We’ve heard various adages about what makes us human. ‘You are what you think’. ‘You are what you eat.’ And while these certainly contain some truths, human biology determines behavior more than we realize. Studies have shown that you buy based on how you react. And thanks to some basics of biology, how we make buying decisions is pretty predictable. This means humankind’s decision-making processes can guide how you approach marketing and sales.
Three Brains, Not One
Or, more accurately, three brains in one. That’s how we humans function. It’s one brain, but with three core areas, each with primary functions and aptitudes, if you will. Let’s take a look at each, its influences on us and our decisions, and finally, its effects on the buying decisions we make.
Our Amygdala governs acting and reacting; survival and procreation; and fight, flight, or freeze. It’s the ‘reptilian’ portion that focuses on the basics of survival. We scan our environments and pick out certain elements that make us pause and consider.
The Hypothalamus is the center for things like love, hate, envy, empathy, and need for socialization. Some call this the middle mammalian brain. These are higher order functions than basic survival.
Finally, the Neocortex, or upper primate brain, is in charge of logical and rational thinking, abstraction, creativity, and structure. Many would say this is what makes us human and different from the animal kingdom.
As a marketer, I became fascinated with human behavior as influenced by our biology, and specifically, our brain. Some of these ideas I picked up from a book I highly recommend called Just Listen by Mark Goulston and then mapped them to a buyer journeys, sales messaging and product positioning.
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99 Percent of People Act and React in the Same Ways
Let’s take a look at how these ‘three’ brains affect decisions and what marketers need to know to be successful.
Interest. Remember, the reptilian brain, your amygdala, controls interest. A marketer must appeal to this part of the brain or the product or solution risks becoming little more than a commodity.
The average American is exposed to over 10,000 marketing messages per day. Our brains have become expert filters. We need to develop highly effective interest triggers.
A marketer’s appeal to interest centers around desire, on the one hand, and fear avoidance on the other. In terms of consumer goods, a desire might be social position and a fear avoidance appeal might be isolation. Sex appeal doesn't hurt either, seriously, procreation is an innate instinct and dominated by the amygdala.
Motivation. Since your middle mammalian brain, your hypothalamus, handles emotions and responses that are higher order than survival, a marketer needs to tap into this motivational portion of the brain. In marketing terms, this is what drives a person to connect with branding and get excited about a product, possibly even to the point of becoming a proponent. It’s why fans of Apple and its products are rabid fans standing in lines at a product sales launch.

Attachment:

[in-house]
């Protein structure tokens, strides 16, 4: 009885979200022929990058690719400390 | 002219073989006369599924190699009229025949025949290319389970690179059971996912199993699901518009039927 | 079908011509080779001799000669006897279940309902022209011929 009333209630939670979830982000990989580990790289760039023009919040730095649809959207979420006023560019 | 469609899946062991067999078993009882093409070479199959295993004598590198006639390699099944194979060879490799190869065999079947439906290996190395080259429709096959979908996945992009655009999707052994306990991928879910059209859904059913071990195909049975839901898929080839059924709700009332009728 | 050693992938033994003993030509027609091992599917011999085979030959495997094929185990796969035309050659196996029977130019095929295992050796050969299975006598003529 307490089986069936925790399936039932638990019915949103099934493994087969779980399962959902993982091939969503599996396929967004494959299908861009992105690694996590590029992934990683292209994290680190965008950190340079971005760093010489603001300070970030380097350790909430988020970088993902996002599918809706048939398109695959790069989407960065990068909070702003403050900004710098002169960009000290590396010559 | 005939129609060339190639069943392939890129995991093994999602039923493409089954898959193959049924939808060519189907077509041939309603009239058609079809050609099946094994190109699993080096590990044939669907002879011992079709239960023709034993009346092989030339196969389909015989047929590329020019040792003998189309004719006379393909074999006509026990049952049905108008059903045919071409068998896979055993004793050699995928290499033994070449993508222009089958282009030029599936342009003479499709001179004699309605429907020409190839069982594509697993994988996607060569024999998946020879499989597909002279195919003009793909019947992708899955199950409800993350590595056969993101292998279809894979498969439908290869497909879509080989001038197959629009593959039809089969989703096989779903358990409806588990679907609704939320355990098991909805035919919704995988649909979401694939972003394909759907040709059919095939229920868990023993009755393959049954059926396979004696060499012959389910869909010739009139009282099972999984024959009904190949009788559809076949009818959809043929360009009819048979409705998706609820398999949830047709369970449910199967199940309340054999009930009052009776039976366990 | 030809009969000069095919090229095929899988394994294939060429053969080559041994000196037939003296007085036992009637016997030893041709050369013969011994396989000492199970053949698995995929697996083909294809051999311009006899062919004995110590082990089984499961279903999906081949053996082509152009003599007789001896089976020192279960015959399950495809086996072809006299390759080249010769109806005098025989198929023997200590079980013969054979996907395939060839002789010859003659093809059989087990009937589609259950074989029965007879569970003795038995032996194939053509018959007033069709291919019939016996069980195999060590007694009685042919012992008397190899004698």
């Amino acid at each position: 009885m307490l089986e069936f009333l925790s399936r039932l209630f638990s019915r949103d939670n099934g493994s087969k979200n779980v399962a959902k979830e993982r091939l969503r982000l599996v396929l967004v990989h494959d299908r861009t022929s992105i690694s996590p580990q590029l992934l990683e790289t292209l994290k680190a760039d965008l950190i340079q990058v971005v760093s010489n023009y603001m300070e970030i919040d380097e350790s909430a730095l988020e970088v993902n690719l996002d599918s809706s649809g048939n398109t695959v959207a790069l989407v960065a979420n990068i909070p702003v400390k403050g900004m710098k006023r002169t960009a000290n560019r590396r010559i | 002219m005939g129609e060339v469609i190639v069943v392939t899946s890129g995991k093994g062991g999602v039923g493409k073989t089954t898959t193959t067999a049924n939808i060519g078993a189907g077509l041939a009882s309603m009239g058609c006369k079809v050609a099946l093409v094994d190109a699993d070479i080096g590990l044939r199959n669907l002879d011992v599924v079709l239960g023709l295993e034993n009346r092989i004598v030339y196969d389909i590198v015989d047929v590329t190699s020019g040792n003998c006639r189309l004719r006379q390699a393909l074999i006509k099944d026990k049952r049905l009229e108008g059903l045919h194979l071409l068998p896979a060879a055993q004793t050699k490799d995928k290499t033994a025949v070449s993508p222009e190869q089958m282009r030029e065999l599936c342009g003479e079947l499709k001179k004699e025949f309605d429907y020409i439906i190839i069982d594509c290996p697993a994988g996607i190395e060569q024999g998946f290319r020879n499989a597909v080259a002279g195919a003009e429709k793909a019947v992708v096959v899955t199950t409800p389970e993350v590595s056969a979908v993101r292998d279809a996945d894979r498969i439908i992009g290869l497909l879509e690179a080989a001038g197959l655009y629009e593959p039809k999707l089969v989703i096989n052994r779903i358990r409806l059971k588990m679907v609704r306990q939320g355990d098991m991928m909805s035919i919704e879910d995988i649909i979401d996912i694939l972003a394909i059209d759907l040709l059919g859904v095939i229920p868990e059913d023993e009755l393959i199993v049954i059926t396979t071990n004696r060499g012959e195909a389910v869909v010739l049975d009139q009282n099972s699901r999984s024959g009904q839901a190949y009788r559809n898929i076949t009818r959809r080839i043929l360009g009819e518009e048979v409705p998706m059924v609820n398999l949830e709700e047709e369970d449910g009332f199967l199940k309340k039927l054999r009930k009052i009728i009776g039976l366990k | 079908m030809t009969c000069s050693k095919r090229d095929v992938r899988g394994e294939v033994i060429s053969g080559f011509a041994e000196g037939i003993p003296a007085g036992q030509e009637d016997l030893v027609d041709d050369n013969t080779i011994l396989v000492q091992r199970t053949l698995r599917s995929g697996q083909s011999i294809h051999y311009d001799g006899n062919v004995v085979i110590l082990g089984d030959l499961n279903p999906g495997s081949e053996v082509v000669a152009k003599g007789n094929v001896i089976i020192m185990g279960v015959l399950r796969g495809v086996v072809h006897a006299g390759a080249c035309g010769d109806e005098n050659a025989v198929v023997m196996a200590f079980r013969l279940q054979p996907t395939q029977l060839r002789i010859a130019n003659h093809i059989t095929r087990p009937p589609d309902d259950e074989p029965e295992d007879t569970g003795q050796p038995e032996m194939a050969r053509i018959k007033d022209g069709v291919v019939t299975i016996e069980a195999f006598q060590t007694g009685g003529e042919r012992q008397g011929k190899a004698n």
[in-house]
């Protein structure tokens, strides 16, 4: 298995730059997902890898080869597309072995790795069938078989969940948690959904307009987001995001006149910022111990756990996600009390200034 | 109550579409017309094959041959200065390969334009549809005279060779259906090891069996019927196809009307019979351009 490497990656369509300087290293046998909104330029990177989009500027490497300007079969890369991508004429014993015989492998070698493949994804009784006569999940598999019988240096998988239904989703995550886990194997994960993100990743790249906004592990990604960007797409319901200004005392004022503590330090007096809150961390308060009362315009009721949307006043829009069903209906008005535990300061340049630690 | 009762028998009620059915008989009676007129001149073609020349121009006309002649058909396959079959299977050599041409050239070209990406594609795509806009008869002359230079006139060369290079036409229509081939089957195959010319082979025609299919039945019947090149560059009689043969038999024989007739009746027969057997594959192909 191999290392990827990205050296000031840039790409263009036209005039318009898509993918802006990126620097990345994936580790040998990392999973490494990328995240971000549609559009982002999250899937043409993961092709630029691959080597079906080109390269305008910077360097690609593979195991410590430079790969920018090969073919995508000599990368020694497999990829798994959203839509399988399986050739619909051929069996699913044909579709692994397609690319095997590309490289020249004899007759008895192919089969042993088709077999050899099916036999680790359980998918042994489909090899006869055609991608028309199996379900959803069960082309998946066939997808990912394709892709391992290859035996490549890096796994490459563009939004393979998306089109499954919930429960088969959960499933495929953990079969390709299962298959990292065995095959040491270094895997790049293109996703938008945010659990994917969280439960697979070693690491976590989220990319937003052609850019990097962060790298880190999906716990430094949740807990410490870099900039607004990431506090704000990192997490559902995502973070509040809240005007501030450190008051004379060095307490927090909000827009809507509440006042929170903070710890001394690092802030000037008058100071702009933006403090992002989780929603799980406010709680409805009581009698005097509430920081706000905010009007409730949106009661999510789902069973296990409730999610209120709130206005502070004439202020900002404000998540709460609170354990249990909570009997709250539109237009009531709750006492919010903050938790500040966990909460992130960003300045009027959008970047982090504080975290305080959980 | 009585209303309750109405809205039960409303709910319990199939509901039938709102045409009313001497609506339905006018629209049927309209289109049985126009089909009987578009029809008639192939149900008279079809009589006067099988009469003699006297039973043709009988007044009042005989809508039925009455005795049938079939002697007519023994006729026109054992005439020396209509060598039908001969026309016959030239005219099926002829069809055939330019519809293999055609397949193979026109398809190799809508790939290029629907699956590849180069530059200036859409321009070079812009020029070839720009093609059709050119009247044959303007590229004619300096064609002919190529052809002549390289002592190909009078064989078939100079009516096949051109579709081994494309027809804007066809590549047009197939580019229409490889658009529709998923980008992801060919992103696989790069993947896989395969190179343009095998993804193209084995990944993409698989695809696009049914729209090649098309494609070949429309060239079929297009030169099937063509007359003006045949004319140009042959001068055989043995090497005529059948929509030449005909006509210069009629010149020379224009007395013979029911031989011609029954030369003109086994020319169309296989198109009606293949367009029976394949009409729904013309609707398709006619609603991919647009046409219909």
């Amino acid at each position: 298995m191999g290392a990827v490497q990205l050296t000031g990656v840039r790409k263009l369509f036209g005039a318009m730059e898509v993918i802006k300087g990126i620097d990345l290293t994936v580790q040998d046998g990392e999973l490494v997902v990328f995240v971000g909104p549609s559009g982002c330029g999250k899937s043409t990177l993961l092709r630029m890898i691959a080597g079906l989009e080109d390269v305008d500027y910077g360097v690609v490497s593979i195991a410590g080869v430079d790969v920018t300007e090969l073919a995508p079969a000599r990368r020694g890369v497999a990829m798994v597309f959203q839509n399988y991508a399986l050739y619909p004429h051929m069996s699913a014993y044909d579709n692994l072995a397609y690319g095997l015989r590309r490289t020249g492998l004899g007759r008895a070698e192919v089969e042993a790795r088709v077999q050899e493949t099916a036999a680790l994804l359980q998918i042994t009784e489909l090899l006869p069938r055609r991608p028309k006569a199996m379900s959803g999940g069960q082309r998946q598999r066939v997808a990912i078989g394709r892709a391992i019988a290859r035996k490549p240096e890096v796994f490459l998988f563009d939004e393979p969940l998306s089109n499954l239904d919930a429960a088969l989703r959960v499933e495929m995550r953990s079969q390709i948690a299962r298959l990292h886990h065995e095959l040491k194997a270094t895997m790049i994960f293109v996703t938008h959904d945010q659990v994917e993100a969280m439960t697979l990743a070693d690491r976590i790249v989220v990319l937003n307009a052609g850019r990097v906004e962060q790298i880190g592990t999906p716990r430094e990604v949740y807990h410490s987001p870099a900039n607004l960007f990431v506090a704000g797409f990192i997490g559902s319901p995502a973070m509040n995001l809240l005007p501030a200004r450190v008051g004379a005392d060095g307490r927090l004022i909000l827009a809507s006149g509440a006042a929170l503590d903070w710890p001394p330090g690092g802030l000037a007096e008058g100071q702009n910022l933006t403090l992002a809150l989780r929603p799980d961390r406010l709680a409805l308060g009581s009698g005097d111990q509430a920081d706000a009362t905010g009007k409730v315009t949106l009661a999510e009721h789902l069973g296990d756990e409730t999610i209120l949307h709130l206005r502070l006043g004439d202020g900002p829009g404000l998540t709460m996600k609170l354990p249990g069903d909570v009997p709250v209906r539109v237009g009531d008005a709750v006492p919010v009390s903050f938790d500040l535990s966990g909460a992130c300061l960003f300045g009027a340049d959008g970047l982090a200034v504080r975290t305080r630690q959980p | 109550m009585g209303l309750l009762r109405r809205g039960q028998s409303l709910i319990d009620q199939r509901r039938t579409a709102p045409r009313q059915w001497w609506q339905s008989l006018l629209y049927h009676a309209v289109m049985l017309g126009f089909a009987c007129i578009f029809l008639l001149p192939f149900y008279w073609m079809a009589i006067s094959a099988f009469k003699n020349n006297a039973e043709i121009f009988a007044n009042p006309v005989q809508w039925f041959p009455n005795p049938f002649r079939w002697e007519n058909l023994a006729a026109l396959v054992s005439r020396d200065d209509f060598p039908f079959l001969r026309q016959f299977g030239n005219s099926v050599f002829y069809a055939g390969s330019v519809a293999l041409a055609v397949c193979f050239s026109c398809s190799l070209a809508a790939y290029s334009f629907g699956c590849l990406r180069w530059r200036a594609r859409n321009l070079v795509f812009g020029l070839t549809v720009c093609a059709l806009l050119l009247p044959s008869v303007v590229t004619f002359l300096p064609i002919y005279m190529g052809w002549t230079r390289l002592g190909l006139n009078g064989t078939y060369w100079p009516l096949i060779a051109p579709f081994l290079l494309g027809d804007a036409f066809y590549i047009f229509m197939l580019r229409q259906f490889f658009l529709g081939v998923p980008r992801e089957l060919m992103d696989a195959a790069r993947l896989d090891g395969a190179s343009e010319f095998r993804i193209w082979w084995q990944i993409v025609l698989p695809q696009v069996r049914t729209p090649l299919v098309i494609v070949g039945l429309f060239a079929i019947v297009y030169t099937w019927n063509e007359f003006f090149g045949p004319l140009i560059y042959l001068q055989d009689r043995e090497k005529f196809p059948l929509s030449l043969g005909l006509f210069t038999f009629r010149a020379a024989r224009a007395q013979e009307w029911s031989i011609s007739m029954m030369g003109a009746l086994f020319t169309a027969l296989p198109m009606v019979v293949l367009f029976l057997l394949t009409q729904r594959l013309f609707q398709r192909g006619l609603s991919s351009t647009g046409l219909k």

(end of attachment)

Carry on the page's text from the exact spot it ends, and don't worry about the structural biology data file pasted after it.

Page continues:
Emotions connect products to people and motivate association. A response is visceral, and therefore remembered, and people with this type of reaction are more likely to share these experiences. A marketer motivates purchases through emotional experiences and emotional association. Why are product reviews almost always either really positive or really negative? It's because people are writing while in an emotional state.
Think back to your favorite teacher in high school. Do you really remember the scholastic topics they taught, I mean the details, or do you remember them being supportive, interesting or funny? It's usually the emotional connection you remember and value.
Consumer product marketers do a great job appealing to this part of our brain. B2B technology marketers, on the other hand, generally not so much. They tend to go straight for the buyer’s logic center, the neocortex.
Justification. The neocortex (higher brain functions) kicks in to justify your emotional drive to purchase. This logical part of us helps us feel calm about our decisions. This is why a product marketer develops arguments that drive a call to action and reinforce both a buyer’s interest and emotional motivations. Appeals to reason are often found in product and company value proposition messaging (reliable, longevity in the industry, affordable, easy-to-use) and benefits messaging (boost efficiency, save on labor costs, be safer or more comfortable, etc.)
A Delicate Interplay B2B Often Gets Wrong
People stop and listen based on a trigger of interest, your reptilian brain. They make a purchase decision based on emotion, your mammalian brain. They pull out their pocket books and pay based on intellectualization, your primate brain.
Review your messaging… is it emotional or intellectual by topical weight?
Most primary messaging in B2B is heavy on intellect and light on emotion. ROI, reducing downtime, efficiency boost, etc. That’s strong intellectualism but it’s not emotional, particularly with enterprises where decision makers don’t carry profit decisions directly into their own personal pockets.
Instead, can you make people stop and think, or better yet, stop and smile? Do you trigger interest and appeal emotionally directly to the buyer? Do you justify their desire to purchase last and least with rational justification?
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